It was impossible to escape the sales pitches. In London, streetcar conductors were asked to remind riders to buy when they called out stops, and hotel guests who asked for a wake-up call were greeted with, “Have you bought your Victory Bonds?”
The sales campaign settled into a routine of community meetings, parades, and rallies. On November 6, in Brantford, a parade set off from the city’s train station, headed by men costumed as John Bull, Jack Canuck, and Uncle Sam, all carrying the flags of the countries they represented. Prizes were given for the best-decorated cars participating in the procession, which was accompanied by fireworks. The parade ended at the local armouries, where provincial treasurer T.W. McGarry urged farmers enjoying war-fuelled prosperity to give all they could afford, and mayor M.M. MacBride told everyone that this was their last chance to do their bit for the war effort.
There was concern that the announcement of the armistice on November 11 would harm sales — so more pressure was placed on the public. The money raised, they were told, would help bring the troops home. “The Victory Loan must monopolize the attention of Canadians,” read an article placed in small-town newspapers. “There will be lots of time after the campaign to speculate on the prospect of peace.” Victory parades held on November 11 doubled as opportunities to sell more bonds. Celebrities made last-minute purchases: “America’s Sweetheart” Mary Pickford, a Toronto native who was a key campaigner in the similar Liberty Loan drives across the United States, made one to the tune of $100,000.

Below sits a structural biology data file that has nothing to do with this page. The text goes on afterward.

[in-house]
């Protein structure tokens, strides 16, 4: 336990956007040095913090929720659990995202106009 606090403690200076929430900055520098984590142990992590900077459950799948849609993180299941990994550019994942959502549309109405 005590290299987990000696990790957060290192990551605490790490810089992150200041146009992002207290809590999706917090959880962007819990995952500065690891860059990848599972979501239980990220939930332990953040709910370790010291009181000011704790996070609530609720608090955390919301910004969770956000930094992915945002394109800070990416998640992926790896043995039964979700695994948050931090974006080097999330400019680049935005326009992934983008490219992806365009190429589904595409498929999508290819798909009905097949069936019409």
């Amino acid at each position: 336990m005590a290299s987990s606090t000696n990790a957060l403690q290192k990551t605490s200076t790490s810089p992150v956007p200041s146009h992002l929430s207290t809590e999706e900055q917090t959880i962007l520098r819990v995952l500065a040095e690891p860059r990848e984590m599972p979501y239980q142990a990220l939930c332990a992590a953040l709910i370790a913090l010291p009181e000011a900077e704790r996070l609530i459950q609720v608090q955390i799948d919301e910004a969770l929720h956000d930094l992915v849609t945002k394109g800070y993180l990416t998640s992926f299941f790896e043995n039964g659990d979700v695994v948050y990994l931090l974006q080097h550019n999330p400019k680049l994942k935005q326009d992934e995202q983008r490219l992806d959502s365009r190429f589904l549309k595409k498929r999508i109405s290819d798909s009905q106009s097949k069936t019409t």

And stunts were staged: bond promoters outside the Toronto Daily Star’s office “offered a kiss from the lips of a lovely maiden to every man who bought a $100 bond.” According to that paper, the woman “entered into her work with zest.”
Herbert Bond, a Canada Life employee, named his new son — born in Toronto on November 11 — Victory Bond.
Certain realities of the war were downplayed in order to avoid harming sales. One pamphlet suggested that speakers at public events conclude their remarks by noting that soldiers died “with a smile on their lips because they had faith in their comrades and you.”
National campaign officials revealed the results of the drive during a rally at Toronto’s Massey Hall on November 19: it had produced more than $676 million of bond sales, surpassing the $500 million target. Ontario had sold nearly $330 million. Toronto managed to beat out Montreal for top city in the country, bringing in $145 million to the latter’s $143 million. Every county in the province managed to earn an honour flag.
There was one final drive, in 1919. The government reintroduced Victory Bonds during the Second World War — after that conflict, they evolved into the Canada Savings Bond program, which ran until 2017.
Sources: Death So Noble, by Jonathan F. Vance (Vancouver: UBC Press, 1997); “End of the Great War in 1918 and Its Impact on London, Ontario: Prelude, Celebrations and Aftermath,” by Marvin L. Simner (London: London and Middlesex Historical Society, 2018); press publicity for Canada’s Victory Loan, 1918 (Toronto: Canadian Press Association, 1918); the October 28, 1918, and October 29, 1918, editions of the Border Cities Star; the November 7, 1918, edition of the Brantford Courier; the November 20, 1918, edition of the Evening Telegram; the November 13, 1918, edition of the Georgetown Herald; the October 28, 1918, edition of the Globe; the November 7, 1918, edition of the Leamington Post and News; the October 1918 edition of Maclean’s; the November 19, 1918, edition of the Toronto Daily News; the November 1, 1918, November 12, 1918, and November 15, 1918, editions of the Toronto Daily Star; and the November 19, 1918, edition of the Toronto World.
Jamie Bradburn is a Toronto-based writer/researcher specializing in historical and contemporary civic matters.